The basic deployment of UCS Director consists of deploying an OVF file that is available from the Cisco downloads site. This post won’t go through the deployment of the OVF but this should be a pretty simple setup. The deployment will ask for IP Addressing information and some passwords. Complete the deployment of the OVF in your virtual environment and then continue with this post.
Once the OVF has been deployed, open a web browser and place the IP Address of the appliance in the address bar.
Login to the portal with the default username and password:
Once you’re logged in, the default password should be changed and UCS Director will prompt you to change this.
Change the password and click “save”.
After you’ve changed the password, you’ll need to re-login to the UCS Director portal.
Close the guided setup wizard.
Setup the mail server to send alerts from UCS Director. To do this go to the Administration Drop Down and select System. Then click the Mail Setup tab and enter in the information for the SMTP server.
NOTE: The “Server IP Address” is not the IP Address of the mail server, but should match the IP Address of the UCS Director appliance. It is used for approval links in the emails.
The Cisco UCS Director appliance comes with a trial license for 90 days. To add another license go to the Administration drop down and select license. Click the Update License and provide the license that was purchased.
Before going through a bunch of setup processes, it’s nice to be able to login to UCS Director with the accounts from your own Active Directory environment. The Active Directory setup will sync user accounts from AD and then re-sync them on a schedule. Setup the connection with Active Directory by navigating to the Administration drop down –> Ldap Integration. Then click “Add” to add a new LDAP account.
Note: it might be a good idea to take a snapshot of your appliance before setting this up. If you have a large directory and sync the whole thing this may take a long time and the cleanup can be tedious. A backup might be very useful.
Fill out the first page of the LDAP Server Configuration Wizard that makes the connection with the Active Directory domain controller. Then click “Next”.
Fill out the information in the wizard such as:
Account Name: This is the name that UCSD will use to identify the directory.
Server Type: What type of LDAP connection is being used.
Server: Server Address for your LDAP connection
Port: Which port should be used to connect to the LDAP server
Domain Name: What is the domain for your Active Directory
Username / Password: This is an account with read permissions on your AD instance for UCSD to query accounts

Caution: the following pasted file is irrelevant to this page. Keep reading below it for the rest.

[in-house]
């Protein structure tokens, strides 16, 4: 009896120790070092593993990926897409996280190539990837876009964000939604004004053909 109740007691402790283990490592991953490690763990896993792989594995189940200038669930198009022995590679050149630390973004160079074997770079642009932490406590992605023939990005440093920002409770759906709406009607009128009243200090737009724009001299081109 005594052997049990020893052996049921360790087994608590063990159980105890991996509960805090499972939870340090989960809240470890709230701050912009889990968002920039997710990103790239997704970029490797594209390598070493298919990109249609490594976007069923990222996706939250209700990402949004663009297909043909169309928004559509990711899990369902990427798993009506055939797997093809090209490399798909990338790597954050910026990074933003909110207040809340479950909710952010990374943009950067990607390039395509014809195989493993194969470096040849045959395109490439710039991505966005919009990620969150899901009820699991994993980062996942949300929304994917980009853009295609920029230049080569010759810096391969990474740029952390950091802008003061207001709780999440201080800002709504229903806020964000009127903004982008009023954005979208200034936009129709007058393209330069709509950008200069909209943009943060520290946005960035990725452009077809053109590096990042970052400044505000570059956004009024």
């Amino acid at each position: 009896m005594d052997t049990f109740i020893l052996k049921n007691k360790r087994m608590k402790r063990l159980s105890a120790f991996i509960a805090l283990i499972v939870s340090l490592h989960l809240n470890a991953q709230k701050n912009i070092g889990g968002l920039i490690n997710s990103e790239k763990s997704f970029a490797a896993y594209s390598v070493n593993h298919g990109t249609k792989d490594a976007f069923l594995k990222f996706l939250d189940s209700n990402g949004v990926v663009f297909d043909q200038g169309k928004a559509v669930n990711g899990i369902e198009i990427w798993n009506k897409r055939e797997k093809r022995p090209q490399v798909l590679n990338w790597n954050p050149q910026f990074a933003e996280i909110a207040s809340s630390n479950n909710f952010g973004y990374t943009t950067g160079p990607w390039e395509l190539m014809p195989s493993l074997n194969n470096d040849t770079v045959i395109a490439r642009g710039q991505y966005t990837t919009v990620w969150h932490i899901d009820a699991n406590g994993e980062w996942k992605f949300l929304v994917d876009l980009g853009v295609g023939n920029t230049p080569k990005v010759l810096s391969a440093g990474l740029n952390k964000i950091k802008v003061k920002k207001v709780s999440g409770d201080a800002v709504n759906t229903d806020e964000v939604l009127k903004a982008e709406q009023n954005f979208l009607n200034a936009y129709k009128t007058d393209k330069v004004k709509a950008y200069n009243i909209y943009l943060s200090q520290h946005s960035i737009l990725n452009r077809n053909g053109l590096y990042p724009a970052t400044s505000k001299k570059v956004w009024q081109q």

Synchronization Frequency: How long between LDAP Syncs? The minimum frequency is 1 hour
On the next screen select the base AD Object. This is the organization unit that will sync with Cisco UCS Director on the scheduled frequency. Many times it’s useful to only sync a specific OU instead of an entire directory tree for performance reasons. I created a new OU just for UCSD and place any of my users and groups in this OU. You can create your structure however it seems best for your organization. Then click “Next”.
On the user and group filters, you may filter out unnecessary users and groups from syncing with UCSD but at least 1 filter must be created. I use a default filter that looks for anything just to keep it simple. My filtering has already come from the OU selection that I created earlier. Create a filter and then click “Next”.
On the final screen, you may add an LDAP Role Filter but do not have to add one. Click “Submit”.
Add Users and Groups
Now that LDAP has been synced go to the Administration drop down and select “Users and Groups”. You should see a list of Active Directory Groups that have been synced under the “User Groups” tab as well as a list of users listed under the “Users” tab. Here you can select any users that require elevated privileges and then click “Edit”.
The properties of the user will open and you can enter in any additional details such as an email address that will be used by UCSD and change the User Role from the default of “Service End-User” to something else like a System Admin. Then click “Save”.
To make UCSD more manageable, it uses the concept of sites to help limit the number of objects that are displayed. You may switch between sites whenever necessary, but you should setup sites first before adding hardware or virtualization endpoints.
To add a Site go to the Administration drop down and the select “Physical Accounts”. Under the “Site Management” tab click “Add” to enter in information about your site. Click “Submit” and then enter in any additional sites that UCS Director will manage.
This post has walked you through the basic setup tasks that you should complete before configuring infrastructure and orchestration components. Much like other solutions a solid foundation will help speed up the time required for the rest of your configurations. In the next post we’ll cover some infrastructure setup tasks.